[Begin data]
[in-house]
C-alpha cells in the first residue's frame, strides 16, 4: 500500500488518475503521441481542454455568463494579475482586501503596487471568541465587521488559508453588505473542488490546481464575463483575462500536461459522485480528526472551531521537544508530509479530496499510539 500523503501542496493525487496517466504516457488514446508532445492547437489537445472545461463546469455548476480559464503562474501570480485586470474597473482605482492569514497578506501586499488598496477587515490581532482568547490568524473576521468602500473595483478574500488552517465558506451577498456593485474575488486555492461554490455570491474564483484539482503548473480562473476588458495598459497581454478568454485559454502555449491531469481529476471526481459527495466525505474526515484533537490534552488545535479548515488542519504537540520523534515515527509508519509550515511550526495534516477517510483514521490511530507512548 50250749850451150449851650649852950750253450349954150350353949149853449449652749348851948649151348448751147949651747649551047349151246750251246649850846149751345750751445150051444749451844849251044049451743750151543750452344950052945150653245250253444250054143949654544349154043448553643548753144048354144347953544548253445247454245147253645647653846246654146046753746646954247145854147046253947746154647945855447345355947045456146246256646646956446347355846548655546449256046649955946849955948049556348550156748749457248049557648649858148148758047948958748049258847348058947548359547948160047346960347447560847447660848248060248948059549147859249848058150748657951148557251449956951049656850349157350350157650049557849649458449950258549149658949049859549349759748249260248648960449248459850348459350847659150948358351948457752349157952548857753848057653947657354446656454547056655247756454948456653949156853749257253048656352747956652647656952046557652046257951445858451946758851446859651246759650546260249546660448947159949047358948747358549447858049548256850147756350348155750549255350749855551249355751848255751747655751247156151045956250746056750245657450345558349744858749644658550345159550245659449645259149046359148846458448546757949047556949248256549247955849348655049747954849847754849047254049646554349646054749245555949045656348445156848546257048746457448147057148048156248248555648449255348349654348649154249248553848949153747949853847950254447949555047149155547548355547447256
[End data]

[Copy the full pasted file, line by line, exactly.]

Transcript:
[in-house]
C-alpha cells in the first residue's frame, strides 16, 4: 500500500488518475503521441481542454455568463494579475482586501503596487471568541465587521488559508453588505473542488490546481464575463483575462500536461459522485480528526472551531521537544508530509479530496499510539 500523503501542496493525487496517466504516457488514446508532445492547437489537445472545461463546469455548476480559464503562474501570480485586470474597473482605482492569514497578506501586499488598496477587515490581532482568547490568524473576521468602500473595483478574500488552517465558506451577498456593485474575488486555492461554490455570491474564483484539482503548473480562473476588458495598459497581454478568454485559454502555449491531469481529476471526481459527495466525505474526515484533537490534552488545535479548515488542519504537540520523534515515527509508519509550515511550526495534516477517510483514521490511530507512548 50250749850451150449851650649852950750253450349954150350353949149853449449652749348851948649151348448751147949651747649551047349151246750251246649850846149751345750751445150051444749451844849251044049451743750151543750452344950052945150653245250253444250054143949654544349154043448553643548753144048354144347953544548253445247454245147253645647653846246654146046753746646954247145854147046253947746154647945855447345355947045456146246256646646956446347355846548655546449256046649955946849955948049556348550156748749457248049557648649858148148758047948958748049258847348058947548359547948160047346960347447560847447660848248060248948059549147859249848058150748657951148557251449956951049656850349157350350157650049557849649458449950258549149658949049859549349759748249260248648960449248459850348459350847659150948358351948457752349157952548857753848057653947657354446656454547056655247756454948456653949156853749257253048656352747956652647656952046557652046257951445858451946758851446859651246759650546260249546660448947159949047358948747358549447858049548256850147756350348155750549255350749855551249355751848255751747655751247156151045956250746056750245657450345558349744858749644658550345159550245659449645259149046359148846458448546757949047556949248256549247955849348655049747954849847754849047254049646554349646054749245555949045656348445156848546257048746457448147057148048156248248555648449255348349654348649154249248553848949153747949853847950254447949555047149155547548355547447256